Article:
- Keep your foot pedals clean of dirt and debris, so your feet won’t slip off.
- Do not leave the tractor in neutral when you’re not sitting in the seat.
- Always set your brakes before dismounting.
- Strictly follow your tractor’s recommended maintenance schedule.
Obviously, you purchased the tractor for more than driving around the farm. Chances are you’ve also purchased a mower, manure spreader, drag and so on to help with farm maintenance. (See the May 2005 issue of John Lyons’ Perfect Horse.)
Only attach implements to your tractor that are designed to be used with your tractor model and size. Towing something too heavy for your tractor will strain its engine and compromise its safety level. In addition, you must be sure that the implement connects properly to the tractor’s hitch.
If your implement requires a PTO (power takeoff device), be especially cautious regarding its use. The PTO can be one of the most dangerous components of your tractor. It turns amazingly fast with a lot of force. If your clothing or a body part becomes entangled in it, it can maim or kill you, which is why a basic tractor 101 safety course will include an advisory to avoid wearing loose-fitting clothing around tractors.
Tractor Maintenance Tool Kit
You’ll probably never have every tool you need for every situation – and some things simply require the help of the dealer – but these tools should get you through most normal maintenance checks. Be sure you know your local laws and regulations regarding used oil and fluid disposal.
- Grease gun
- Grease cartridge
- Tire air gauge
- Portable air compressor
- Hand wrenches (know if your tractor uses metric or standard bolts)
- Funnel (for filling fluids)
- Gas/diesel cans specifically marked for tractor use
- Oil and filters
- Container for old fluids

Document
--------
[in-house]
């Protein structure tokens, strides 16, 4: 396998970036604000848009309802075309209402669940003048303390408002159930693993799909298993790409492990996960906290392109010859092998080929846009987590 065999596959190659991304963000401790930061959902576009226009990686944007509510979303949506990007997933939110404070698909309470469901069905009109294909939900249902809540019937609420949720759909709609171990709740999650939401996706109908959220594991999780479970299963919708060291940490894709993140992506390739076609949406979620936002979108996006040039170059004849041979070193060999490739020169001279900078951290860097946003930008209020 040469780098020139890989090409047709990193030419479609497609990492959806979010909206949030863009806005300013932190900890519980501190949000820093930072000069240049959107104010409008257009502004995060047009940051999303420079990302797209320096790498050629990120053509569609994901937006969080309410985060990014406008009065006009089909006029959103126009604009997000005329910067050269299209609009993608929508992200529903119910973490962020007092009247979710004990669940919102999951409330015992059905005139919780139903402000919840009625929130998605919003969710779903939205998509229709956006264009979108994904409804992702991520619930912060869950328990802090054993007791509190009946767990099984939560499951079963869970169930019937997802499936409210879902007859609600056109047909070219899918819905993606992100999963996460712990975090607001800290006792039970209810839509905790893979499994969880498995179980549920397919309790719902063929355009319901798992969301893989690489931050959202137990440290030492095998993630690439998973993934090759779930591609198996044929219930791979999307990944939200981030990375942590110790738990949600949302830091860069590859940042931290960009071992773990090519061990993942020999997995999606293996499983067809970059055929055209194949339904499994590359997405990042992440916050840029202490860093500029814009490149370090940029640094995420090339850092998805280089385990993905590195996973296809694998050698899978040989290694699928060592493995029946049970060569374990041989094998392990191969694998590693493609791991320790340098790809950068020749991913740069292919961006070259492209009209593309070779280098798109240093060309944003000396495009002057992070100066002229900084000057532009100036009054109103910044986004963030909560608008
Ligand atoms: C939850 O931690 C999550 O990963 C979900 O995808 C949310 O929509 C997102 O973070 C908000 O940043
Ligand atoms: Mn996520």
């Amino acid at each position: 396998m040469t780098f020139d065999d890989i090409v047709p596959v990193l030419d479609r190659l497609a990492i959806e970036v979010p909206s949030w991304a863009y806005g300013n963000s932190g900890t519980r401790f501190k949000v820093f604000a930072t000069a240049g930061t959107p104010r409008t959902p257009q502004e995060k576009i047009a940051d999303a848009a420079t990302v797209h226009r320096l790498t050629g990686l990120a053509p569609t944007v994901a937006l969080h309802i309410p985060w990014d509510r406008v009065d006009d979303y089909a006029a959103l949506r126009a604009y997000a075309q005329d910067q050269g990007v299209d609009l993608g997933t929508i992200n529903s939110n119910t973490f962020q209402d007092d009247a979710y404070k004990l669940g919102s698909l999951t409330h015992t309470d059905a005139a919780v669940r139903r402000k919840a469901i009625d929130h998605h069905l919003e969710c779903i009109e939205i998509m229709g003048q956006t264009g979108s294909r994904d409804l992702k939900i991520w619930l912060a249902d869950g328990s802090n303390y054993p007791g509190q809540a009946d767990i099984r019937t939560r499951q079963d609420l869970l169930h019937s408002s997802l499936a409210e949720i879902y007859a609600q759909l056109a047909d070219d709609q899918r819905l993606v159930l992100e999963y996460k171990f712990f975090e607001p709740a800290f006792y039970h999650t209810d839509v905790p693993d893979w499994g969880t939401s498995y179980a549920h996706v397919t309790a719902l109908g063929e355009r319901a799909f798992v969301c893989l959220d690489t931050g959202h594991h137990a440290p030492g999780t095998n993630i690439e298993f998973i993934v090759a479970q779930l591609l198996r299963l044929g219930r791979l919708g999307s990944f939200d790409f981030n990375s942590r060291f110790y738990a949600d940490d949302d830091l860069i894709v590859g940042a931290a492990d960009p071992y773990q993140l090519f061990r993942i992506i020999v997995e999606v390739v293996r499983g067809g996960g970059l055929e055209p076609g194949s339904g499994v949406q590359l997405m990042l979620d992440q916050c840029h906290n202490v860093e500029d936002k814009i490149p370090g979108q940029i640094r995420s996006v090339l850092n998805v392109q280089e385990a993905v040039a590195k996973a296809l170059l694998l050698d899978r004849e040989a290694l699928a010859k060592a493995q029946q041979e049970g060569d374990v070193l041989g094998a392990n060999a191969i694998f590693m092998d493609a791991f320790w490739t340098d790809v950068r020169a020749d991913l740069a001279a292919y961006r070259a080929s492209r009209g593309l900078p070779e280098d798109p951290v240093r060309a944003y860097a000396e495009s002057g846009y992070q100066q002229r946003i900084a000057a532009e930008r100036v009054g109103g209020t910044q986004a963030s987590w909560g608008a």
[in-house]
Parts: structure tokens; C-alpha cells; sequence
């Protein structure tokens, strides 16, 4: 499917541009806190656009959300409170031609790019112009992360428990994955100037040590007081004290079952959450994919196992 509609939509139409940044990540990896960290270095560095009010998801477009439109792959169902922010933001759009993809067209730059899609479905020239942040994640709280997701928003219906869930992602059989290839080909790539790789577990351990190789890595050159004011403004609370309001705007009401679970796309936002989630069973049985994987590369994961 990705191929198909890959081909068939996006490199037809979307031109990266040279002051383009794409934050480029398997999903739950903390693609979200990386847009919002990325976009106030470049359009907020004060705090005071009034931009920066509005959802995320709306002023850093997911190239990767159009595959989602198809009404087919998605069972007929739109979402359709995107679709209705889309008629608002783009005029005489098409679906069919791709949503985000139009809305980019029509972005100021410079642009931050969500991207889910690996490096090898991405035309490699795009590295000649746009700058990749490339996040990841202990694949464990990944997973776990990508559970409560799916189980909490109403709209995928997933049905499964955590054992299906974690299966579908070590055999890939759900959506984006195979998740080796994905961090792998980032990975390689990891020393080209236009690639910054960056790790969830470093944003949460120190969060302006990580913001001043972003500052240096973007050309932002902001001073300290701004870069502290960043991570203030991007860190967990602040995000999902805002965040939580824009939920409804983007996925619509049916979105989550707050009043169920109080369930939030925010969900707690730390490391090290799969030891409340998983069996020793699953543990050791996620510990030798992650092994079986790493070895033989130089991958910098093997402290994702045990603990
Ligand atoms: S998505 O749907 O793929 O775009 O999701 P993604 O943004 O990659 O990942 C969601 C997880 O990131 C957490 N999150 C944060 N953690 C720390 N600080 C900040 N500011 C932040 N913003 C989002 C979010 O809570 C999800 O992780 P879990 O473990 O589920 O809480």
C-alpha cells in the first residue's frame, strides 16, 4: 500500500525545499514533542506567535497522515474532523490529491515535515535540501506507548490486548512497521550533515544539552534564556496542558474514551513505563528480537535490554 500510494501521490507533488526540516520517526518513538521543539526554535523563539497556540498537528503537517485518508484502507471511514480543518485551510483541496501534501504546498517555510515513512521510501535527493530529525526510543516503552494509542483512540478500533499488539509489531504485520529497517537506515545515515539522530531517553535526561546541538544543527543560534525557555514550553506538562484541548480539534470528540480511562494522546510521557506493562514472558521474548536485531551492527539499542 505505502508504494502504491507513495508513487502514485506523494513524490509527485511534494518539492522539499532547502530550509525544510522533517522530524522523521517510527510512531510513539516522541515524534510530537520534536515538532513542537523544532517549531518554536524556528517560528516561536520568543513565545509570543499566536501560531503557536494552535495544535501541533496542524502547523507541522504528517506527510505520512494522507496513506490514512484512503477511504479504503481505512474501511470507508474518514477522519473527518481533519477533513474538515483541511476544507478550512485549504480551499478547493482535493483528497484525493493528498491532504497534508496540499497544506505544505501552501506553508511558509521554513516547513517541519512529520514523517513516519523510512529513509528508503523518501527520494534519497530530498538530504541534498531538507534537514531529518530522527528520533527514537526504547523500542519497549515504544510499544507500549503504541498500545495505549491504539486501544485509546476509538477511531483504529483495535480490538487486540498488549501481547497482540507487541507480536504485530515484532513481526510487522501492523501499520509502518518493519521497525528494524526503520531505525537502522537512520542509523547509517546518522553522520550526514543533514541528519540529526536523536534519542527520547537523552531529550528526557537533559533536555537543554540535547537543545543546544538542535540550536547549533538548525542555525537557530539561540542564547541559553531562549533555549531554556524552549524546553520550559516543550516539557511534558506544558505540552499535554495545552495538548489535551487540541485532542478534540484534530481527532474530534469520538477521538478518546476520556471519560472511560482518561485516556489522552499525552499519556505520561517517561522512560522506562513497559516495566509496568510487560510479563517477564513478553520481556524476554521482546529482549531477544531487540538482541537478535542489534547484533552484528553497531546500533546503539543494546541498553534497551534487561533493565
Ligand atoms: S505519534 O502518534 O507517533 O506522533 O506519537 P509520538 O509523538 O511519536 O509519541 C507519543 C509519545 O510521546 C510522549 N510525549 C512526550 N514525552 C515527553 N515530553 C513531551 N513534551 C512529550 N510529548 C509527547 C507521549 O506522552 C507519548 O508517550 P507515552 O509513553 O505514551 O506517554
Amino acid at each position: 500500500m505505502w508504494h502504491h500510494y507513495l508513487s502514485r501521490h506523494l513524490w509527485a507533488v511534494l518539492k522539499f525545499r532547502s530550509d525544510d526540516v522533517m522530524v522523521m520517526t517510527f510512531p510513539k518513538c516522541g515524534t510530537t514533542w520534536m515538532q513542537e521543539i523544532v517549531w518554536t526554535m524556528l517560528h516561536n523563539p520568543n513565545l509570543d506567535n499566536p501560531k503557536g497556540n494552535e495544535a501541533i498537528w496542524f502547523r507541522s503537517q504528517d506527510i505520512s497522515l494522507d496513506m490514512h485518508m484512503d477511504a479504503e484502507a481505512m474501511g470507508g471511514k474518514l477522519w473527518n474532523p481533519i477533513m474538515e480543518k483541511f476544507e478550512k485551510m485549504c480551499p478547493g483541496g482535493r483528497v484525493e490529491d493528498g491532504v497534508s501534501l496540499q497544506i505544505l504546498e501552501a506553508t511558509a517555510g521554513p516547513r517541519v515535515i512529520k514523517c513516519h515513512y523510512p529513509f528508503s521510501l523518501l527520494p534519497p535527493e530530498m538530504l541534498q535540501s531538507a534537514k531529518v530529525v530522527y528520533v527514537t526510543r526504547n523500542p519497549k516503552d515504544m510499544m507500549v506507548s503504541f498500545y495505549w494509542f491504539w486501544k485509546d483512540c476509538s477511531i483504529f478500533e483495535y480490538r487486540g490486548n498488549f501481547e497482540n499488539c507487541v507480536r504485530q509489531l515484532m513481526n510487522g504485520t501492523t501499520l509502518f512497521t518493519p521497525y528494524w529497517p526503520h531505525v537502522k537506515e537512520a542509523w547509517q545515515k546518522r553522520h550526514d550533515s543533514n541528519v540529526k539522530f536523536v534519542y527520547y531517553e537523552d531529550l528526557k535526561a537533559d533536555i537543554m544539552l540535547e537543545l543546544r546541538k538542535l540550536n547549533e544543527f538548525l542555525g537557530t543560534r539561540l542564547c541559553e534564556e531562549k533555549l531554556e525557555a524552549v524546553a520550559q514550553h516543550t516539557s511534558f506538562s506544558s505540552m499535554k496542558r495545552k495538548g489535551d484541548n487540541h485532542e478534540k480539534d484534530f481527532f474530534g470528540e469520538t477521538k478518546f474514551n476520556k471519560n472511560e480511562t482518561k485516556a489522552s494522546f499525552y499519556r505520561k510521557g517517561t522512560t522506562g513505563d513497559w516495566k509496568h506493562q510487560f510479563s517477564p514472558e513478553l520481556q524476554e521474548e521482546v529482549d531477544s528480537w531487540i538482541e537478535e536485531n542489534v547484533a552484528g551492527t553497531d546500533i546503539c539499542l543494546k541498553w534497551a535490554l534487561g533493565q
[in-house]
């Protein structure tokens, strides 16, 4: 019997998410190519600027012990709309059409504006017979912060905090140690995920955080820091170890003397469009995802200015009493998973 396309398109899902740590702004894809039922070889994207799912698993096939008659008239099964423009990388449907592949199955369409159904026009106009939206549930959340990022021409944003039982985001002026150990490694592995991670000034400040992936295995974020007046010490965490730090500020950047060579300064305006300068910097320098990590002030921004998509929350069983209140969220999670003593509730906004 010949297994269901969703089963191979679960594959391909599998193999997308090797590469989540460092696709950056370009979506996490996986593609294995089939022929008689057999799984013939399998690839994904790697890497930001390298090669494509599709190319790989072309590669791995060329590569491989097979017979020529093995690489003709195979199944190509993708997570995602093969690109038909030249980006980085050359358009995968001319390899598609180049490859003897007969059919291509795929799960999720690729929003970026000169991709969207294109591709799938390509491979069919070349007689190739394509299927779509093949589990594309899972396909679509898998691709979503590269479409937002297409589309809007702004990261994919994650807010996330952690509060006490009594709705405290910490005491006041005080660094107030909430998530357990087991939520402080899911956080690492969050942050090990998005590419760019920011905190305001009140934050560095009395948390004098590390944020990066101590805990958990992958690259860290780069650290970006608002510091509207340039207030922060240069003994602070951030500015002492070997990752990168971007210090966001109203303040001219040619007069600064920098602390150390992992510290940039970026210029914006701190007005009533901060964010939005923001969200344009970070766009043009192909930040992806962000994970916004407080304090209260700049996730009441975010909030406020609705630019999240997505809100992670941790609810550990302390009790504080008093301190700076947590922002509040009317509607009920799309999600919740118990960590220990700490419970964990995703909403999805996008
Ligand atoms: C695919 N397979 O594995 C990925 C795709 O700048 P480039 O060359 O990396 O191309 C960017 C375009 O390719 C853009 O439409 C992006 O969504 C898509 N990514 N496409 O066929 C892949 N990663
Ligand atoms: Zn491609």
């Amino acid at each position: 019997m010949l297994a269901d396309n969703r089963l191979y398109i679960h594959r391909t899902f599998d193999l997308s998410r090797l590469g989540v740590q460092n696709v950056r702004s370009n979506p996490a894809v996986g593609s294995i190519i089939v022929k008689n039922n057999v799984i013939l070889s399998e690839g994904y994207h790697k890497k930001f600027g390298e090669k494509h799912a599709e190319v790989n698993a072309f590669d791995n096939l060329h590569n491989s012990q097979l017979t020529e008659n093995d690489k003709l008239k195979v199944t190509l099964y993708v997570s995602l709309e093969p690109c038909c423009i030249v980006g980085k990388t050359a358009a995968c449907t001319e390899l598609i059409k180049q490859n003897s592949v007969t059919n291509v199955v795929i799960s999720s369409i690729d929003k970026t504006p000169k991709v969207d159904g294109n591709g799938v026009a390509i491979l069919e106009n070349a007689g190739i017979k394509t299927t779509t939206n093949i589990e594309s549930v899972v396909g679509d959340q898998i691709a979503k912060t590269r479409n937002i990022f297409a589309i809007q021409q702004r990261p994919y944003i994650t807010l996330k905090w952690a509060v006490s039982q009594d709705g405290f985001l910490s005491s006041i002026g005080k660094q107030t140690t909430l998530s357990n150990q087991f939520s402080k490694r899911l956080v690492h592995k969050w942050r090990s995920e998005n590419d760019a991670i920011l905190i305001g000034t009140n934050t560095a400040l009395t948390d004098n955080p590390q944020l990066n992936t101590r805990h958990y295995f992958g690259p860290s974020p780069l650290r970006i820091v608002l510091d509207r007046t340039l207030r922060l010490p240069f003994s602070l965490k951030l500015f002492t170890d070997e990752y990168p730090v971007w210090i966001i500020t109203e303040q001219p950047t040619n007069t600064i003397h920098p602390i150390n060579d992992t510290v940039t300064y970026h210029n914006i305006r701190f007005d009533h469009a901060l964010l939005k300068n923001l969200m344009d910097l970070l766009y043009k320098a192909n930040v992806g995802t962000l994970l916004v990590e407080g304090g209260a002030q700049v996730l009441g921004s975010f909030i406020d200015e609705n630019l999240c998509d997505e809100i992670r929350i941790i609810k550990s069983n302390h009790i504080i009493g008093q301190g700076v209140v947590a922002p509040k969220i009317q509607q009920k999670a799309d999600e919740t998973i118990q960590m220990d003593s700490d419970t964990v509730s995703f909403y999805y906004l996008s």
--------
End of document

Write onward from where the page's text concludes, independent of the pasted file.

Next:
- Extra antifreeze stored in its original container
- Screwdrivers (straight and Phillips)
- Shop rags
- Hand cleaner
- Jack for changing tires (on smaller tractors)
- Jumper cables
- Notebook to keep maintenance records with a compartment for receipts for purchased parts
- Store phone number for purchasing replacement parts
- Dealer phone number to help with extensive repairs
- A sense of humor
Never attempt any maintenance or adjustments to the tractor or implement while the PTO is running. You should know exactly where the PTO switch is located on the tractor, so you can quickly turn it off in an emergency. Don’t allow anyone to run a PTO without its proper protection devices in place. If you need to stop for any reason but leave the tractor idling, always turn the PTO off before leaving the tractor seat.
Driving recommendations are similar for a tractor without an implement, except that you need to remember that your vehicle is now longer and heavier than it was before. Therefore, go slower and turn more cautiously.
When towing an implement, practice backing up in a wide-open area before you need to back up in a real situation. The trailer is going to turn in the opposite direction of the tractor’s front wheels, and this can take some getting used to. Never attempt to make a tight turn backing up because that can cause the tractor to jackknife, where it becomes lodged against the trailer.
Basic tractor safety includes following the tractor manufacturer’s general maintenance requirements and recommendations, such as the time frame for changing oil. (It’s going to be listed in hours rather than mileage.)
For everyday use, always check the tractor fuel and oil levels before you start. Be sure the tires are properly inflated and that all the lights are in working order. Check that your brakes work properly before you leave the immediate area.
For general maintenance, learn how to check your transmission fluid (if applicable) and brake fluid. Also, know the location of the air and fuel filters, so you can routinely check them for dirt and clogging.
You’ll also want to lubricate all linkages, such as the steering linkage, periodically, depending upon use. Check the owner’s manual for additional sites. Many bearings may be sealed and won’t need to be checked.
Never substitute oils or other fluids for the manufacturer’s recommendations. We suggest staying with the manufacturer-recommended brand, too. It’s not worth the risk of damage to your tractor and may invalidate your warranty.
Avoid overfilling fluid levels. Although the container may not appear “full” when you look at it, the manufacturer has allowed for expansion of the contents while the tractor is in use. That’s why most have a full-cold and full-hot mark. (Remember that antifreeze is sweet-tasting and poisonous, so be careful if you have any radiator leaks or are changing the radiator fluid.)
Though tractors can pose dangers that an average car doesn’t, if you take extra care and follow these safety procedures, your tractor should serve you well and safely for many years. PH*